Ch. 4Political Cycling in Philippine Chiefdoms85
 Ch. 5Social Stratification in Contact Period Societies120
 Ch. 6The Dynamics of Social Ranking: Changing Patterns of Household Wealth and Mortuary Differentiation144
Pt. IIIForeign Trade and Internal Transformation 
 Ch. 7The Long-Distance Porcelain Trade183
 Ch. 8Mobilizing Resources: Regional Production, Tribute, and Lowland-Upland Exchange Systems221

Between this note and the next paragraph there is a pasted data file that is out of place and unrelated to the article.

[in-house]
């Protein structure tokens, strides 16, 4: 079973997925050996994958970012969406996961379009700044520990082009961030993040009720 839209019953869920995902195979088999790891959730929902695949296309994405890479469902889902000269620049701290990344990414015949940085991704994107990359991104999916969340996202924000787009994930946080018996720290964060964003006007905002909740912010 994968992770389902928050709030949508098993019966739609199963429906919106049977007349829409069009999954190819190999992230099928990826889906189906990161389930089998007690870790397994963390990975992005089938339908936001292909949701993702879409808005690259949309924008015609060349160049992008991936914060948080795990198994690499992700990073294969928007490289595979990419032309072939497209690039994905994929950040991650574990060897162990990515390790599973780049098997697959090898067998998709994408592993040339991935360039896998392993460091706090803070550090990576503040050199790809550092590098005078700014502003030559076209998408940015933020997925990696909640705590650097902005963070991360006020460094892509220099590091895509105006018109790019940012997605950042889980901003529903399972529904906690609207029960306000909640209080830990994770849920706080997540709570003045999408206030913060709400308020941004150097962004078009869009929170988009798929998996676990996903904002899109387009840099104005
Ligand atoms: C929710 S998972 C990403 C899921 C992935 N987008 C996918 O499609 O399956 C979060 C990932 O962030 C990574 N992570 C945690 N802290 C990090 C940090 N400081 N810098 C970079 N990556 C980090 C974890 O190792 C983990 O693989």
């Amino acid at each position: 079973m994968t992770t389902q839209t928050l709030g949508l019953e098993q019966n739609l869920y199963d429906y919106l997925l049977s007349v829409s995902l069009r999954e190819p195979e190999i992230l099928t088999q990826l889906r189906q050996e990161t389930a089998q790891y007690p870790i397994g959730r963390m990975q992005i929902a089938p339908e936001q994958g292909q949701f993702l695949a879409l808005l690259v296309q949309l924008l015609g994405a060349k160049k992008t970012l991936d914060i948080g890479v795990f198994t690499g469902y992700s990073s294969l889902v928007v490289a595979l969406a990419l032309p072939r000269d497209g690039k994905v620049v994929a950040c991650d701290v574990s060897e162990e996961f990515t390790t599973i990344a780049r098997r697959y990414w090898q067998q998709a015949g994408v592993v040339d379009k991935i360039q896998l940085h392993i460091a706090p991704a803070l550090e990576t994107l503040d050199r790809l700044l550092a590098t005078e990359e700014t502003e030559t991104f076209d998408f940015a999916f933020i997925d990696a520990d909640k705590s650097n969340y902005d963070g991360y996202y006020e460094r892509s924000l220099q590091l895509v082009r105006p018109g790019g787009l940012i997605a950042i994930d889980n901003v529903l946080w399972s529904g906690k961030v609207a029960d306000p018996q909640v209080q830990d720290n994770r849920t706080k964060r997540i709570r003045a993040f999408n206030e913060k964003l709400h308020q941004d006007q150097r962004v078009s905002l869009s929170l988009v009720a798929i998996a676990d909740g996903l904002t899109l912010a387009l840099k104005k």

Ch. 9The Evolution of Craft Specialization261
 Ch. 10Alliance and Prestige Goods Exchange292
 Ch. 11Competitive Feasting313
 Ch. 12Raiding and Militarism as a Competitive Strategy336
Pt. IVConclusion 
 Ch. 13Trade Competition and Political Transformations in Philippine Chiefdoms373
 Notes387
 Bibliography417
 Index461